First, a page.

UK Prime Minister Theresa May met privately with media mogul Rupert Murdoch in New York last week during a visit that lasted only 36 hours.
May squeezed in the meeting during her one-night trip to the United Nations General Assembly, where she made her first UN speech since becoming PM.
Downing Street confirmed a “brief meeting” had taken place when she met with staff from Murdoch’s Wall Street Journal newspaper.
The meeting with Murdoch, who owns The Times and Sun newspapers and Sky television in the UK, comes just three months after former PM David Cameron’s resignation.
Britain’s second female PM was a favorite of the Murdoch press in the subsequent leadership election, with the Sun declaring: “The final choice for our next prime minister must be between Theresa May and Michael Gove. No one else will do.”
News of Murdoch’s meeting with May comes as the PM is under fire in the UK for her ambiguous stance on Brexit, with some party heavyweights accusing her of having no plan for leaving the EU.
The media mogul is outspoken in his criticism of the EU, and reportedly told journalist Anthony Hilton he disliked the union because: “When I go into Downing Street, they do what I say; when I go to Brussels, they take no notice.”
British prime ministers have traditionally relied on support from Murdoch’s media empire in order to win elections, so much so that the press baron is commonly referred to as the UK’s ‘kingmaker.’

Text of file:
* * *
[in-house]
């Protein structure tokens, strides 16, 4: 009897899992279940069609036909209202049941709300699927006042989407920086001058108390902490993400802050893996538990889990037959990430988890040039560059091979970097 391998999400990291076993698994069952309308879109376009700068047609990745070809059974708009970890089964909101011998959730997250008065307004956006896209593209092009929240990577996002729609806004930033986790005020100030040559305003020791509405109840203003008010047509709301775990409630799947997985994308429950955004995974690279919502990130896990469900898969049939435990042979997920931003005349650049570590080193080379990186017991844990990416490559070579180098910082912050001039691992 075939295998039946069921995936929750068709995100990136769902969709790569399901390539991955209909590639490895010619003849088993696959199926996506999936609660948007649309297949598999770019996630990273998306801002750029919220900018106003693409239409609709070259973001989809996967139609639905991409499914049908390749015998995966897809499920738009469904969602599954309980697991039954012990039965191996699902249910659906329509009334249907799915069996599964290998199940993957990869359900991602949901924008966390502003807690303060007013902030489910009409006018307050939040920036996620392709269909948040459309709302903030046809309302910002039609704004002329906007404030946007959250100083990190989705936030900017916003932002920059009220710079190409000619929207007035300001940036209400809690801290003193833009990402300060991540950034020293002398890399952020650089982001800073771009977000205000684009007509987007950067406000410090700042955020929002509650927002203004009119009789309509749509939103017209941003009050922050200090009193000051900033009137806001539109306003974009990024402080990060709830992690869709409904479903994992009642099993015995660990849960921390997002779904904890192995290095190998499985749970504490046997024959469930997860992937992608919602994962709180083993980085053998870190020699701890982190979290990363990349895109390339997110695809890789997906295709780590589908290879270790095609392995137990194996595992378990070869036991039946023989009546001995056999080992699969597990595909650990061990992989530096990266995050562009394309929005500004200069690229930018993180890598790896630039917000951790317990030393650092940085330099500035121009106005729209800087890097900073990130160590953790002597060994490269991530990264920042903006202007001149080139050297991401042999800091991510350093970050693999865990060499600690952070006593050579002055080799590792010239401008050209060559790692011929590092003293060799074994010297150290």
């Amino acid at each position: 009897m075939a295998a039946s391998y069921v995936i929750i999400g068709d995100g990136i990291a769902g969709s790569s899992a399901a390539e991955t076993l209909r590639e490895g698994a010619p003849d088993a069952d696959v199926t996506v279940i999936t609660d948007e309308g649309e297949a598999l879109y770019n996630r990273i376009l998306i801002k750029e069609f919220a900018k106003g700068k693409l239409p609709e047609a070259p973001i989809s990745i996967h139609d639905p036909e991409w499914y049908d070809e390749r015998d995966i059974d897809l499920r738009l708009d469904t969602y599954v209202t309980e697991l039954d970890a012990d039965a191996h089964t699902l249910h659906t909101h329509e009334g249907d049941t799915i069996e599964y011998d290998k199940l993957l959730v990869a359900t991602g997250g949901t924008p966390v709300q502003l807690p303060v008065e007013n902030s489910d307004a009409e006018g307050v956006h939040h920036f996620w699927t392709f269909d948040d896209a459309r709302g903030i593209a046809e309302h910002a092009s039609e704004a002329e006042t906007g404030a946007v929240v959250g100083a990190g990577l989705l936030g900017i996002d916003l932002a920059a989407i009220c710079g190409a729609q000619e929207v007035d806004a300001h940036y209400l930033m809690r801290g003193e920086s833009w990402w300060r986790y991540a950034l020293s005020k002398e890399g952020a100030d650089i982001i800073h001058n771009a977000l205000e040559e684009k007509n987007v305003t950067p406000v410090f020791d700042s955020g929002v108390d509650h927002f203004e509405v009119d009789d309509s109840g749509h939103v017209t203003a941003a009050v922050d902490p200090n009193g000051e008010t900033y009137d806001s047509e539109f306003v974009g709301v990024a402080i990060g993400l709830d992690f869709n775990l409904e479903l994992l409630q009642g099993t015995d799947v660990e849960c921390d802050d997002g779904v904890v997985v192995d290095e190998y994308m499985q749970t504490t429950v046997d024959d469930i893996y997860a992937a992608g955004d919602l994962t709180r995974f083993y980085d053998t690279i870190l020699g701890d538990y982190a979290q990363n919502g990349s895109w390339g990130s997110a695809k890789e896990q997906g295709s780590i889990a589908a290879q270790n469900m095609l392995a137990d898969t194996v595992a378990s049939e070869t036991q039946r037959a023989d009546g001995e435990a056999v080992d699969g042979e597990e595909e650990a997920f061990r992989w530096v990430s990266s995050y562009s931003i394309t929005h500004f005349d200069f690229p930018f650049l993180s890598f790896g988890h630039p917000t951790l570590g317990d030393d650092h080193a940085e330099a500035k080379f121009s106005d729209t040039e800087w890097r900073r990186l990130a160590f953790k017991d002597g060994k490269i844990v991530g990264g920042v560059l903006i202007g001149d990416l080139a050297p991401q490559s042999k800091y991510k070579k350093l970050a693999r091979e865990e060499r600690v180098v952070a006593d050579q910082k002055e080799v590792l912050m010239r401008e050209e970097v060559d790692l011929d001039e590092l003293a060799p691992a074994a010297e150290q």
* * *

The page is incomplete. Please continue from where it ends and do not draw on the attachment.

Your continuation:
His friendship with former Prime Minister Tony Blair was seen to have had a very real impact on the political process in the UK, with the Sun backing Labour in every election Blair took part in.
Murdoch is also said to have pushed Blair hard to back former US President George W. Bush in invading Iraq.
They also fostered a personal relationship, with Blair becoming godfather to one of Murdoch’s children. Their friendship, however, collapsed when allegations of Blair having an affair with Murdoch’s now ex-wife Wendi Deng came to light.
May also met with executives from some of corporate America’s biggest firms at the British Consul General’s Residence while in New York.
Bankers from Goldman Sachs, Morgan Stanley and BlackRock mingled with the PM alongside bosses from Amazon and IBM.